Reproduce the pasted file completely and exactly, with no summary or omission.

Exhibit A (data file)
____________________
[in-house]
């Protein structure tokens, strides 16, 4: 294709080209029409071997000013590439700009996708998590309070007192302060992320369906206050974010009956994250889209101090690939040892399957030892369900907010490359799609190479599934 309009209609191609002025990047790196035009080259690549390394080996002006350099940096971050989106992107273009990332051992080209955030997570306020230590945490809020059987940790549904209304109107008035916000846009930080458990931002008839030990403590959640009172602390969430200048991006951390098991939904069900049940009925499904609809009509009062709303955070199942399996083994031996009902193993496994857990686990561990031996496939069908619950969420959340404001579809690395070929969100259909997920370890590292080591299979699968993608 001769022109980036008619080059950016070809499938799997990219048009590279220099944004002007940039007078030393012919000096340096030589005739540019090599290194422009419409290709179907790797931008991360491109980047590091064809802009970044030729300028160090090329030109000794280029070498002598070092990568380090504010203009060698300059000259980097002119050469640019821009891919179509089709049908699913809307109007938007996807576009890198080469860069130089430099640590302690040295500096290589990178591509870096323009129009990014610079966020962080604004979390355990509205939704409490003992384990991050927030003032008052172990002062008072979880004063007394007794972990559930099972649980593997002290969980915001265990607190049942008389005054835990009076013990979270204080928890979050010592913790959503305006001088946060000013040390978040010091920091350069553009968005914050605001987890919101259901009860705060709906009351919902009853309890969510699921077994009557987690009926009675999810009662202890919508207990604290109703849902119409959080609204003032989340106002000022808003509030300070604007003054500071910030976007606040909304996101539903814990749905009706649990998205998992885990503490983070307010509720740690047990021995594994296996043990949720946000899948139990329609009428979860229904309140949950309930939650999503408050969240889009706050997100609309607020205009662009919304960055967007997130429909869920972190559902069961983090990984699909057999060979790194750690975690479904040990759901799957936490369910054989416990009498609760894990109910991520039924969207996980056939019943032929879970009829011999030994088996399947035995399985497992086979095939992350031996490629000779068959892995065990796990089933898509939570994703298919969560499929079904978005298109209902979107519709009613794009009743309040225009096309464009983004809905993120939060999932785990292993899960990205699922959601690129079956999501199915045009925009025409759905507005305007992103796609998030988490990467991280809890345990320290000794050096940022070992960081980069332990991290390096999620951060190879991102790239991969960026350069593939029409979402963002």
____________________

[in-house]
């Protein structure tokens, strides 16, 4: 294709080209029409071997000013590439700009996708998590309070007192302060992320369906206050974010009956994250889209101090690939040892399957030892369900907010490359799609190479599934 309009209609191609002025990047790196035009080259690549390394080996002006350099940096971050989106992107273009990332051992080209955030997570306020230590945490809020059987940790549904209304109107008035916000846009930080458990931002008839030990403590959640009172602390969430200048991006951390098991939904069900049940009925499904609809009509009062709303955070199942399996083994031996009902193993496994857990686990561990031996496939069908619950969420959340404001579809690395070929969100259909997920370890590292080591299979699968993608 001769022109980036008619080059950016070809499938799997990219048009590279220099944004002007940039007078030393012919000096340096030589005739540019090599290194422009419409290709179907790797931008991360491109980047590091064809802009970044030729300028160090090329030109000794280029070498002598070092990568380090504010203009060698300059000259980097002119050469640019821009891919179509089709049908699913809307109007938007996807576009890198080469860069130089430099640590302690040295500096290589990178591509870096323009129009990014610079966020962080604004979390355990509205939704409490003992384990991050927030003032008052172990002062008072979880004063007394007794972990559930099972649980593997002290969980915001265990607190049942008389005054835990009076013990979270204080928890979050010592913790959503305006001088946060000013040390978040010091920091350069553009968005914050605001987890919101259901009860705060709906009351919902009853309890969510699921077994009557987690009926009675999810009662202890919508207990604290109703849902119409959080609204003032989340106002000022808003509030300070604007003054500071910030976007606040909304996101539903814990749905009706649990998205998992885990503490983070307010509720740690047990021995594994296996043990949720946000899948139990329609009428979860229904309140949950309930939650999503408050969240889009706050997100609309607020205009662009919304960055967007997130429909869920972190559902069961983090990984699909057999060979790194750690975690479904040990759901799957936490369910054989416990009498609760894990109910991520039924969207996980056939019943032929879970009829011999030994088996399947035995399985497992086979095939992350031996490629000779068959892995065990796990089933898509939570994703298919969560499929079904978005298109209902979107519709009613794009009743309040225009096309464009983004809905993120939060999932785990292993899960990205699922959601690129079956999501199915045009925009025409759905507005305007992103796609998030988490990467991280809890345990320290000794050096940022070992960081980069332990991290390096999620951060190879991102790239991969960026350069593939029409979402963002």